I never claim to be an expert on anything, but I have been riding with clipless pedals for a little over 20 years so I've had some time to get used to them and figure out what I like and dislike. I've tried many different pedal brands and systems over the years, but the one brand I always go back to is Shimano and their SPD line of clipless pedals. To me, they represent a no fuss no muss pedal. They aren't anything fancy, but they work, and work well. They may not shed mud as well as an Eggbeater pedal, but I've never had SPD pedals jam up (well, once because of ice about 20 years ago, but that's another story). They may not have as much float as an Eggbeater or Time pedal (float is the movement in the cleat/shoe interface that allows your foot to move around a bit before unclipping completely, many people like it due to knee issues), but they have 4 degrees of float built in and that's always been enough for me personally. The Time and SPD pedals are for the most part bullet proof in my experience and will provide years of trouble free service. I'd still have my original Shimano 747s if I hadn't sold them with my Klein Pulse Comp (oh the regret). I haven't had as much good luck with Eggbeaters and have had a couple of sets give out on me.
If you are set on SPDs due to my eloquent breakdown of all options, then lets break down the trim levels and styles. I typically go with the XT level of pedal. The XT level has all of the bells and whistles of the XTR level, including tension adjustment, but in a slightly heavier, more durable package. Depending on the generation, the XT level may not be as rebuildable as the XTR level pedal either. Shimano also offers a 'Trail' version of the XT and XTR with a cage around the front and rear of the pedal. This feature helps protect the pedal as well as give you a bit of a platform to stand on in case clipping in is a bit difficult at any given moment.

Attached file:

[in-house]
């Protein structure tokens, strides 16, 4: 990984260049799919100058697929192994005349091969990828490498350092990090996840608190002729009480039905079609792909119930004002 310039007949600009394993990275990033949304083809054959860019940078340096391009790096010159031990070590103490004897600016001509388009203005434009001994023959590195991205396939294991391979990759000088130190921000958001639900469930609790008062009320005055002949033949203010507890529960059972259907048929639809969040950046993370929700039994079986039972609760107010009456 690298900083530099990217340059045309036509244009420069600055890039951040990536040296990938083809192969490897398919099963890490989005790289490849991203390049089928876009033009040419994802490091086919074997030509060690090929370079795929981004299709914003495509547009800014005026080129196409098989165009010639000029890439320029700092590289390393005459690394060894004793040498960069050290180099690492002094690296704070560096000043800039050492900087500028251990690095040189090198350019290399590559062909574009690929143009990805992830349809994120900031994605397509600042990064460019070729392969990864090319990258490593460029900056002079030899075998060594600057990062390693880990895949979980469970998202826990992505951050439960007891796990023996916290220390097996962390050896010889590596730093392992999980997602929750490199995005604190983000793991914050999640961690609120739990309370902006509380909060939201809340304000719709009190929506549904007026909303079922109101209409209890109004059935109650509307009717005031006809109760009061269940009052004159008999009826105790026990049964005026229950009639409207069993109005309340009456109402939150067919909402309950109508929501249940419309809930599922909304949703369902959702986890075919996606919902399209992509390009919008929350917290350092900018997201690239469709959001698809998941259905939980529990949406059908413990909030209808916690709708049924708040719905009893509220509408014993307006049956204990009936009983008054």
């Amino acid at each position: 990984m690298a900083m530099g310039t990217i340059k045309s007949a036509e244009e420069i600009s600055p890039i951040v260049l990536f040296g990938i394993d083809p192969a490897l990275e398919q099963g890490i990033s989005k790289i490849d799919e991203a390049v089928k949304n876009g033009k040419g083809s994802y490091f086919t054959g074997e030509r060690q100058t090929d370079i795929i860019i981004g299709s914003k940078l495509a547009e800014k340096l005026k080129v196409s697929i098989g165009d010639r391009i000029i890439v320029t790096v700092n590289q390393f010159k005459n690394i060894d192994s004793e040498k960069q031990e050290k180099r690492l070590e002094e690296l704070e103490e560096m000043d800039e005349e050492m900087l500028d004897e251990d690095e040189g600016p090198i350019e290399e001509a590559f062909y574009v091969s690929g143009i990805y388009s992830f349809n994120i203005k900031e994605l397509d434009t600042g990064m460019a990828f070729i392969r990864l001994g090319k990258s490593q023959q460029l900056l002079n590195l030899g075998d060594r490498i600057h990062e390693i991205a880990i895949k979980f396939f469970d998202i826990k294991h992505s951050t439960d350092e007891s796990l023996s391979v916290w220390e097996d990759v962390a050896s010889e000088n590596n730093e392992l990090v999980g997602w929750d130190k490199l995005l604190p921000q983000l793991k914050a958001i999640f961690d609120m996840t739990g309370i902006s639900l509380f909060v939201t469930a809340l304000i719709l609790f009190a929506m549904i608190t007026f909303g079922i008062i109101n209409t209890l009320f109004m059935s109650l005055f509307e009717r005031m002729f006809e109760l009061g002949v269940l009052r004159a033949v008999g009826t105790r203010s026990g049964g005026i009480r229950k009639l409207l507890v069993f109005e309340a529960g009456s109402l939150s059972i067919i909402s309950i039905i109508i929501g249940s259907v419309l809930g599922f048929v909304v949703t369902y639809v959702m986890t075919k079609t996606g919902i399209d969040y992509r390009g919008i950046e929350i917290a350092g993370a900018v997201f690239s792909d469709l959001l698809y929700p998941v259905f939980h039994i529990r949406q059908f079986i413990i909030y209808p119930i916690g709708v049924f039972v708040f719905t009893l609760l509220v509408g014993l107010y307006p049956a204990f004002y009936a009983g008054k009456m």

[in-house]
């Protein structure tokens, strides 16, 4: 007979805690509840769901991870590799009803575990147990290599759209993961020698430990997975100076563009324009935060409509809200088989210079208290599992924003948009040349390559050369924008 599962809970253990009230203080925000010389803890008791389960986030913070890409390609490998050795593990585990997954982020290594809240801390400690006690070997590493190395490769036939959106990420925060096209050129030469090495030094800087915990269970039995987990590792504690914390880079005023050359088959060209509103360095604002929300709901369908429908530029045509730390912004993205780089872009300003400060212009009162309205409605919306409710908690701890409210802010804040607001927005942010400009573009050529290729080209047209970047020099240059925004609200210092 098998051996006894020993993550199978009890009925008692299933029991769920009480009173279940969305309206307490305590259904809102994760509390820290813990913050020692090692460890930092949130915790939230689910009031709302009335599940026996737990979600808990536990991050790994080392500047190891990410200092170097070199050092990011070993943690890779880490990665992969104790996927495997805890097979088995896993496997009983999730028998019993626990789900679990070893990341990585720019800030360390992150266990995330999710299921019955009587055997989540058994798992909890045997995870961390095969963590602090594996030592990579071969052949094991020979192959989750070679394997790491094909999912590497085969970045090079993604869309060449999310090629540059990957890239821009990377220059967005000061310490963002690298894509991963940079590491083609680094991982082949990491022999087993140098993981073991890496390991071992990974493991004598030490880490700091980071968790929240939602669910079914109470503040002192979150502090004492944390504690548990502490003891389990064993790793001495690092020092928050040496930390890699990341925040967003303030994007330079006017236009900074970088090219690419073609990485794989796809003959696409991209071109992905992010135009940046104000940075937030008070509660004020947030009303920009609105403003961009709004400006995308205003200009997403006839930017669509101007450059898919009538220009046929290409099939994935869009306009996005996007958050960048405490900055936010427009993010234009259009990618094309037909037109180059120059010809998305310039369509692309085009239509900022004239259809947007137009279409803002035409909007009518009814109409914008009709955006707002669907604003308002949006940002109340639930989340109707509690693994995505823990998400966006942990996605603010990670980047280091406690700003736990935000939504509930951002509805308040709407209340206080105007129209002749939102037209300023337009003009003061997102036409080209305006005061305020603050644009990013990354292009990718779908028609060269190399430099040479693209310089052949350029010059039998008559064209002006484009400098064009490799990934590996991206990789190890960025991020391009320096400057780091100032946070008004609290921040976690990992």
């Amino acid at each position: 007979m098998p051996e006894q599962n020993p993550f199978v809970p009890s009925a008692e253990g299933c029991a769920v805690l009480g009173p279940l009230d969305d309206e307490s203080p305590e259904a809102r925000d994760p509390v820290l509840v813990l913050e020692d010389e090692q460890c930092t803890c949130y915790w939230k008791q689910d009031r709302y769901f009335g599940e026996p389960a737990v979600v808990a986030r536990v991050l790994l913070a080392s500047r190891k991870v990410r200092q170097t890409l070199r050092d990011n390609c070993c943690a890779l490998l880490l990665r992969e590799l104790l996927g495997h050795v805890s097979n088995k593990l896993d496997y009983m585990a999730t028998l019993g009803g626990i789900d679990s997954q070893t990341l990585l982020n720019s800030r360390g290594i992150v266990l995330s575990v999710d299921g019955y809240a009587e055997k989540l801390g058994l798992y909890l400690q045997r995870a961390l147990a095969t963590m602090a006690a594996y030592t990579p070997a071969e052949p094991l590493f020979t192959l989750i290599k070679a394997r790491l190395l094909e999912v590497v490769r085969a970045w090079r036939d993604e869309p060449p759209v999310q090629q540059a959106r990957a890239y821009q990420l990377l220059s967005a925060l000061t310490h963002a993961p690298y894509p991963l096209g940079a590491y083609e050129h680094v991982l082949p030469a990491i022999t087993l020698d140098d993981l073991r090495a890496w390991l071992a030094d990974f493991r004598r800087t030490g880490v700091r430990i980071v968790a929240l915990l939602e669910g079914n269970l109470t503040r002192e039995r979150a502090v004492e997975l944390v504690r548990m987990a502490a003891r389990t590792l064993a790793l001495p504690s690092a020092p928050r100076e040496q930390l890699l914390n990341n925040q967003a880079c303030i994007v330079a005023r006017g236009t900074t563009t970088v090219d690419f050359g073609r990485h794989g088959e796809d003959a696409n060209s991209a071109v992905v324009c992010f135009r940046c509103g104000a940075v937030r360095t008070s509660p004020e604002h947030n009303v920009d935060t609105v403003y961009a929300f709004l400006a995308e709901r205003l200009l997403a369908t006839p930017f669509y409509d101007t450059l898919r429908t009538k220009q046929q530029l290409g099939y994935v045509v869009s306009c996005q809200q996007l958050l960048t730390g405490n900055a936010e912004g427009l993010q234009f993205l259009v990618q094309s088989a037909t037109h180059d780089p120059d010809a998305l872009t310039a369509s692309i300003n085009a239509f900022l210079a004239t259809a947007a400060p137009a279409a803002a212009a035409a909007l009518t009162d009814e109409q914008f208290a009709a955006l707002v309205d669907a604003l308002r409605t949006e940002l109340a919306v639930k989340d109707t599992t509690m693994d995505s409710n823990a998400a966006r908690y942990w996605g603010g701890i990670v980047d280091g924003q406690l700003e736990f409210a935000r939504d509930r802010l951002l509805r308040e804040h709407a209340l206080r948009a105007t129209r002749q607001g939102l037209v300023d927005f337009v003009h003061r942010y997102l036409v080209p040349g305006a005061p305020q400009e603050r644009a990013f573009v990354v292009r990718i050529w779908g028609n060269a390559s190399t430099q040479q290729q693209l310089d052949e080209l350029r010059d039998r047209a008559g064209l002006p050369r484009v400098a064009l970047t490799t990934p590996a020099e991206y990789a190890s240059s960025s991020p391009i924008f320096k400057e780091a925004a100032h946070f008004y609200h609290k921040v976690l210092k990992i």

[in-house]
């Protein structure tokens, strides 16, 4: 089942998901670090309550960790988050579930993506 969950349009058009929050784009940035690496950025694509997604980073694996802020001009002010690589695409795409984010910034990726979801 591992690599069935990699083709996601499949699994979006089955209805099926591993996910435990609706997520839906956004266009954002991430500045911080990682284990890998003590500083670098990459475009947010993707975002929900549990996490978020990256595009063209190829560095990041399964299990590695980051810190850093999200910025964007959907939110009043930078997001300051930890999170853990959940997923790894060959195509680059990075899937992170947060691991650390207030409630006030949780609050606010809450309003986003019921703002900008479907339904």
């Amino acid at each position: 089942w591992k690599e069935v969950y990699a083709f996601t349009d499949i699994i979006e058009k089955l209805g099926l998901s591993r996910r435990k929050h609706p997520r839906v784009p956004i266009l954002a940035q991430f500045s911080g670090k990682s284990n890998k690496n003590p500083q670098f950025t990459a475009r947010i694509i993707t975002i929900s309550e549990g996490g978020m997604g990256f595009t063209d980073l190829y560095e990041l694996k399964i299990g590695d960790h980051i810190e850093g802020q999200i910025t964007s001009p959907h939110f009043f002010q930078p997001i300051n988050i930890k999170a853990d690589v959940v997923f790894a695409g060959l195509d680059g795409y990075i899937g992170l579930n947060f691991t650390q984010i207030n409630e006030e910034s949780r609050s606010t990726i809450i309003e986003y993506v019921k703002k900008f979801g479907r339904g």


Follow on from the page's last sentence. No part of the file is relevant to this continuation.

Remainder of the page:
From there you can get a single sided SPD pedal with the opposite side being a flat pedal, such as the PD-M324 or A530. These are great if you want to go for a cruise in sandals one day and hit some single track the next without switching pedals. Shimano offers a fairly extensive line of SPD compatible pedals. You can also buy knockoff brand pedals that will work with SPD compatible shoes, but I can't comment since I haven't tried any of them.
In the past week or so I've decided to give SPD-SL pedals a try on my road bike after experiencing foot discomfort on a multi-day triple century. Supposedly the SL Shimano pedal offers a few advantages to the roadie. Those advantages include lighter weight, a larger platform, stiffer shoe options and a highly adjustable interface between the cleat and pedal. I am hoping it solves the foot muscle discomfort issue I often have on rides of over 50-60 miles. I won't get into all of the particulars with the SL variety of road pedal right now since I have never used them before. However, have no fear, I will report back after a few hundred miles, including a fall count, as I get used to a completely new pedal system. We'll see if it is truly possible to teach an old dog new tricks.
In conclusion, if you are thinking about giving clipless pedals a try, I highly recommend at least trying the SPD variety. It may work for you like it has for me. I know other people who swear by other systems, so your mileage may vary. With many options to choose from and an endless variety of shoe (and even sandal) styles to choose from you will be spoiled with choice and experiencing a more connected feel on your bike rides, whether on road or off. Be sure to have patience and try out whatever pedal system you choose for at least a few dozen miles. For everything but the most casual bike rides, clipless pedals are a great option.
As always, if you have a specific question on this topic that I did not discuss above, please comment below or send me an e-mail and I will do my best to answer your question or find someone who can.